Tables 1 and 2 show the mean values, standard deviation and p-value of the N1, P2, N2, P3 amplitude and latency values; and N2-P3 inter-amplitude in the P300f assessment in both groups of RE and LE, respectively.

    In the P300 evaluation, when we stimulated with a stimulus that varied in duration, P300d, the RE had no statistically significant difference when the two groups were compared with and without ADHD; while for the LE it was significant when comparing the P2 and N2 amplitude and N2 latency.

    Tables 3 and 4 show the mean value, standard deviation and p-value of the N1, P2, N2 and P3 latency and amplitude variables; and P300d N2-P3 inter-amplitude for the RE and LE, respectively.

    Comparing the electrophysiological evaluation of passive listening with stimulation with varied frequency, MMNf, both ears showed no difference as to the level of significance when the two groups - with and without ADHD were compared.

    Tables 5 and 6 depict the mean, standard deviation and p-value of the N1, P2, N2 and P3 amplitude and latency variables; and MMNf N2-P3 inter-amplitude for the RE and LE, respectively.

    In assessing the MMN stimulation with varying stimulus for duration, MMNd, we did not find a statistically significant difference when comparing the two groups with and without ADHD in any of the variables in both ears.

    Tables 7 and 8 depict the mean, standard deviation and p-value of the N1, P2, N2 and P3 amplitude and latency variables; and N2-P3 inter-amplitude ranging in MMNd duration for the RE and LE, respectively.


    There are many studies that have evaluated the P300 in children with ADHD, but few have focused on the other LLAEP components: N1, P2 and N216,17. In this study, we found a statistically significant difference in the P300 latency and amplitude values between the CG and the SG; both in the P300f assessment as in the P300d, when concentrated on the N2, P2 and N2 components.

    Concerning the P300d assessment, the LE had better P2 amplitude for the SG when compared to the CG, which corroborates studies18,19 that reported that the P2 component is higher in children with ADHD when compared to normal controls.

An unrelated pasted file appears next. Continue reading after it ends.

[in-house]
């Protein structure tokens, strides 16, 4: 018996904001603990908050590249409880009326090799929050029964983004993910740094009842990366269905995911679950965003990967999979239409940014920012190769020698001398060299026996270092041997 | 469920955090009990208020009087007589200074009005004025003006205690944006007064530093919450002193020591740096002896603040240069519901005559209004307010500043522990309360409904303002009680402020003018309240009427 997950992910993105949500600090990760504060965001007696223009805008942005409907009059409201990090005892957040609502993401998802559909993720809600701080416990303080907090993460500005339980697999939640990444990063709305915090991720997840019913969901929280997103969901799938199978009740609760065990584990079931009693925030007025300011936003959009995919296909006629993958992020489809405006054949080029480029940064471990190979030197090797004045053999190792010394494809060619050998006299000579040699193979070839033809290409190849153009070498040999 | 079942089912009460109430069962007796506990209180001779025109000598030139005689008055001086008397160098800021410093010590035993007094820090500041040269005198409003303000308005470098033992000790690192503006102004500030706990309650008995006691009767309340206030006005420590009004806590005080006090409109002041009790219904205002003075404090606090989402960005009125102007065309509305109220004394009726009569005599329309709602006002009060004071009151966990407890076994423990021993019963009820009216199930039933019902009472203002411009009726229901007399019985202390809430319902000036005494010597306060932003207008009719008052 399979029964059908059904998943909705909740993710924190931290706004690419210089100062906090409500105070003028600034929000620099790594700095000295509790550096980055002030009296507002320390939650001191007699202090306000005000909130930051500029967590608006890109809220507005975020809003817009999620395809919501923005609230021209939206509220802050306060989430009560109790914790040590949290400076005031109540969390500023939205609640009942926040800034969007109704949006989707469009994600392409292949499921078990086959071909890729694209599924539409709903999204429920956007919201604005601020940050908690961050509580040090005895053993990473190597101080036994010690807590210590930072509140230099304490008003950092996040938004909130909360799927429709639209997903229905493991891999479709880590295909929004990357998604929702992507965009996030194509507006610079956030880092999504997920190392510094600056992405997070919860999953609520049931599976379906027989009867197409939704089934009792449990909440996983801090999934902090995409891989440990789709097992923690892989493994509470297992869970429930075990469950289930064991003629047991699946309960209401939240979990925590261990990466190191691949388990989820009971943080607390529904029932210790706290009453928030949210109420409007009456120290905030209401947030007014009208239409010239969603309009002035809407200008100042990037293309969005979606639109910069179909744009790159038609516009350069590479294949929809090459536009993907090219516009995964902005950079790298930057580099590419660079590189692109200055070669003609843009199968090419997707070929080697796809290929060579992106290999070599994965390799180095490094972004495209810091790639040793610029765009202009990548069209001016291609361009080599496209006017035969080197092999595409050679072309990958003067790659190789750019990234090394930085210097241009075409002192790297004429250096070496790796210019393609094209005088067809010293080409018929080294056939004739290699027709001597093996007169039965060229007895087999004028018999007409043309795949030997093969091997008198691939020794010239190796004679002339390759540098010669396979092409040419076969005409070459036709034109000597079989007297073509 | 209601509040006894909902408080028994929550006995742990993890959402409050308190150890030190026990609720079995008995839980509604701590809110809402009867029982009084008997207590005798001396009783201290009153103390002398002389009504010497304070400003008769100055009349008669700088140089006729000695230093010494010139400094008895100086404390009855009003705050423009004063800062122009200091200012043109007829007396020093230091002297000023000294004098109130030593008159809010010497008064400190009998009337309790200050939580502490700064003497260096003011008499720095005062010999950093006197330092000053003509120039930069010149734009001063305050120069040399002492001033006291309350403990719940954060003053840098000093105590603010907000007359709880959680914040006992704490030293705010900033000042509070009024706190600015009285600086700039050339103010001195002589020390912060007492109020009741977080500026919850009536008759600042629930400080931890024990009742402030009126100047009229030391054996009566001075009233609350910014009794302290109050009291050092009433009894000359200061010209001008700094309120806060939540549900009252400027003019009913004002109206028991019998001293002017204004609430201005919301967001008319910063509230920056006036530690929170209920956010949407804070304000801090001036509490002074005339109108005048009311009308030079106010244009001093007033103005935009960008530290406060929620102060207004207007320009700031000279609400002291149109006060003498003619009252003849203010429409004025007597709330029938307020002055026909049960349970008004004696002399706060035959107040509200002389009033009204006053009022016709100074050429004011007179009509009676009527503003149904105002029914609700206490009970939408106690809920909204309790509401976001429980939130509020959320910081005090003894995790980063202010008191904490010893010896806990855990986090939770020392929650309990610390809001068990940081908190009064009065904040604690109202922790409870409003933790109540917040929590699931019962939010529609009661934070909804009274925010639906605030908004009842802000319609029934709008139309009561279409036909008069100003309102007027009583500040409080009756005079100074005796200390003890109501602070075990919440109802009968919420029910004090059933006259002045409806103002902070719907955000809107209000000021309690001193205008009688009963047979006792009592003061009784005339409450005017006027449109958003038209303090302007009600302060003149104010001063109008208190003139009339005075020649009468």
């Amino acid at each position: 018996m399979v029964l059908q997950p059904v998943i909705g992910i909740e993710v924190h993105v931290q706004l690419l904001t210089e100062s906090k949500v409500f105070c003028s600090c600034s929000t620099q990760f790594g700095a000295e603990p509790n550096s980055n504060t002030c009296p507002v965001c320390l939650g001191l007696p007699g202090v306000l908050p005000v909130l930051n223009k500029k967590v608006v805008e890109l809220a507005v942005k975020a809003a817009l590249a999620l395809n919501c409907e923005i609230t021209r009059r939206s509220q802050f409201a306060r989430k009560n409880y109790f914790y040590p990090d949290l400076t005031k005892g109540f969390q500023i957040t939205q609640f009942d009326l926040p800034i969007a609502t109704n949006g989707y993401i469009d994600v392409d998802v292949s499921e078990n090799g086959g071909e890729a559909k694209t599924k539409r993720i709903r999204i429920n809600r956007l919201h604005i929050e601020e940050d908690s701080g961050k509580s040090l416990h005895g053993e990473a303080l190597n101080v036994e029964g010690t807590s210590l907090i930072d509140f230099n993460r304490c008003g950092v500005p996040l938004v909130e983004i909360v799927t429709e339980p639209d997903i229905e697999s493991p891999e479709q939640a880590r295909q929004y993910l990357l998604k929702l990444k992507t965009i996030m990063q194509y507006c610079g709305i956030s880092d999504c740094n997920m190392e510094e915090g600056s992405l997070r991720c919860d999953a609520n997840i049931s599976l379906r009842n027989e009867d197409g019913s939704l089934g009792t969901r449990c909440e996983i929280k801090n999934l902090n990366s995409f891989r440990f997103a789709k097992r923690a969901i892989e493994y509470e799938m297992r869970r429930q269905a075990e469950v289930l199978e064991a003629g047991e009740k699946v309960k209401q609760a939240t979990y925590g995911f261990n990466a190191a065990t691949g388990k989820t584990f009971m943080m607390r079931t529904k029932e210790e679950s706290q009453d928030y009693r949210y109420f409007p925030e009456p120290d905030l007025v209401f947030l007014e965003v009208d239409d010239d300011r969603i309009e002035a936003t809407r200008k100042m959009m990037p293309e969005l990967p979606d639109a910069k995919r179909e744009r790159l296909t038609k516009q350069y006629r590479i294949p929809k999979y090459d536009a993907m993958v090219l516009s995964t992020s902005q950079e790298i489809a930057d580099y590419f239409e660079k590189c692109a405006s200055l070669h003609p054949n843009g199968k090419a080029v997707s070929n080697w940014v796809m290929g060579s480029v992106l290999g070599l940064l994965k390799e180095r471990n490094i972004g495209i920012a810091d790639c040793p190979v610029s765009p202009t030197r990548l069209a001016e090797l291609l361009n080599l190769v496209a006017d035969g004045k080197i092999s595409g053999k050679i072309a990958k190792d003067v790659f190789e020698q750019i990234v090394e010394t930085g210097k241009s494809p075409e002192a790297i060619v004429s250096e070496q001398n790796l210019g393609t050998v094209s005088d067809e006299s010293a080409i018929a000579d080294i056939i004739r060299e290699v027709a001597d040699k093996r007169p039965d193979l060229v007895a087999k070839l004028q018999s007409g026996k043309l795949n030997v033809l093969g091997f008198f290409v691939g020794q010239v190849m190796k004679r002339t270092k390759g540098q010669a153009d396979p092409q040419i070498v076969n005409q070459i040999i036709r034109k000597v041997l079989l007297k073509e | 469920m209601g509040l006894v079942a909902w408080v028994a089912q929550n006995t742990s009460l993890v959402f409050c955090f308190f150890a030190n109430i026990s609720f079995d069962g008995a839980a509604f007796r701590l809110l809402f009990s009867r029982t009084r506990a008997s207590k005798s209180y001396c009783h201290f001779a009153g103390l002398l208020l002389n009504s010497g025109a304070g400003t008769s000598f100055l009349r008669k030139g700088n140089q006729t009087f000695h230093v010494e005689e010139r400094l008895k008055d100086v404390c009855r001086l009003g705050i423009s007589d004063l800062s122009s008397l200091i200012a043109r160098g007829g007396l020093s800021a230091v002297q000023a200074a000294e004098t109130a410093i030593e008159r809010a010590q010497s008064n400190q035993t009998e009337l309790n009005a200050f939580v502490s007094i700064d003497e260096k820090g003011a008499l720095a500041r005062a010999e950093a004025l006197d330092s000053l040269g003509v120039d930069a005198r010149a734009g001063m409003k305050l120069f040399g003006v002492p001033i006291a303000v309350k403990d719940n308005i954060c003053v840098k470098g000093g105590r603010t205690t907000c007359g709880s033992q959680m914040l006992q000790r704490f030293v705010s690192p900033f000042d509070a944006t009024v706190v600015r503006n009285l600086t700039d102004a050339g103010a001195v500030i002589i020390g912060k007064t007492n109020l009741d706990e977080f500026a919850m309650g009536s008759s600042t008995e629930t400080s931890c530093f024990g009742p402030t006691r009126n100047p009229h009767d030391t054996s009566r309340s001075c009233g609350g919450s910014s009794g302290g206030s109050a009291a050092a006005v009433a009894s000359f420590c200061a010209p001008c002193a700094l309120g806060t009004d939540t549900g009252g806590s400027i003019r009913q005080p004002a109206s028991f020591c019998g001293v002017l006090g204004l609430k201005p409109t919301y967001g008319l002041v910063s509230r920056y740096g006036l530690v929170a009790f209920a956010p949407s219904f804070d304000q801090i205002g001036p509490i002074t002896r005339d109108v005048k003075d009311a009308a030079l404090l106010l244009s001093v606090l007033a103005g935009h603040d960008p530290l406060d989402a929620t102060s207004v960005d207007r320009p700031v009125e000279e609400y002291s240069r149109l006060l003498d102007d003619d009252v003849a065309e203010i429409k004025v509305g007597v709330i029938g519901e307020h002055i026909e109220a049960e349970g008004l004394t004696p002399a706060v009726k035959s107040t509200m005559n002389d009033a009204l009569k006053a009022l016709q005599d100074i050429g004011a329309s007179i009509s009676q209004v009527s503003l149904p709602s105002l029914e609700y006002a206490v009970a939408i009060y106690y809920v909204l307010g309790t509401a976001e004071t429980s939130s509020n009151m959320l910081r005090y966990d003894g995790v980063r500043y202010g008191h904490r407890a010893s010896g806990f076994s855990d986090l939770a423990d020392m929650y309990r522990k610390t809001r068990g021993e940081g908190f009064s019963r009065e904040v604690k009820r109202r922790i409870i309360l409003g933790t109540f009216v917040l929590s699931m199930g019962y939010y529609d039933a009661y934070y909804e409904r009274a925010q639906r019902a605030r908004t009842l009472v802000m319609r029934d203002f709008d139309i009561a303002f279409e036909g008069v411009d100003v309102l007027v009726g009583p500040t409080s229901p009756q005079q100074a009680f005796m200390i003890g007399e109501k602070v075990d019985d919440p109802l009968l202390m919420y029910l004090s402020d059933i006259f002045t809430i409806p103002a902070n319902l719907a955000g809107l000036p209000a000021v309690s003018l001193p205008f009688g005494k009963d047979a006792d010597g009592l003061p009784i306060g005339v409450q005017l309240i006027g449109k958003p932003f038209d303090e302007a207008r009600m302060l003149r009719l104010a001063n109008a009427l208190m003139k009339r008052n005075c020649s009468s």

The higher P2 amplitude in the SG children can be justified by studies20,21 which claim that this wave has generators in various regions of the primary and secondary auditory cortex and reticular system, which are associated with the attention the subject pays to the sound stimulus and the inhibition of processing competitive stimuli; thus, children with ADHD in this study would require greater activation of these regions to ensure that they would remain vigilant and consequently discriminate rare stimuli from frequent ones.

    In evaluating the P300d for the LE, we found a significant difference for the N2 amplitude, in which the CG had higher negativity when compared to the SG, and in N2 latency -where the SG values were more elongated. These results corroborate other studies22 and may be explained by possible pre-attentional and discriminatory difficulties in children with ADHD; since according to McPherson23 and Näätänen24 the N2 wave would happen from the attention and discrimination of a passive automatic pre-attentional response, elicited by discriminating the rare event.

    With regard to N2 latency, the LE also showed a statistically significant difference when the SG was compared to the CG, and we found longer latency values for the SG, corroborating other studies25,26 which analyzed, the N2 amplitude and latency values of children with ADHD, and compared with normal controls, finding an increase in N2 latency for the SG.

    In this study, we observed that the N2 was the only component to show significant differences in terms of both latency and amplitude when children with ADHD were compared to those without it, which makes us consider that the ADHD children of our study had a decline in the efficiency of responses involving pre-attentional and discriminatory processes19,22, since according to Näätänen24 N2 is generated from the attention and discrimination of a passive and pre-attentional automatic response elicited by the rare event discrimination.

    Concerning the P3 component findings, it is consistent with studies26-28 which reported normal P300 latency and amplitude values in the ADHD group when compared to controls; however, these are discordant from other literatures, which have consistently described an increase in P30016,17 latency time, as well as an amplitude decrease8,18,19 for individuals with ADHD.

    A first explanation for not having significant differences between the P300 in children with and without ADHD in this study is that our sample was small, and this is a limiting factor vis-à-vis the specific discussion of these findings. Such a limitation in this study was described by Brayner26 and Satterfield & Braley28, who suggest a larger sample to better investigate the auditory pathway.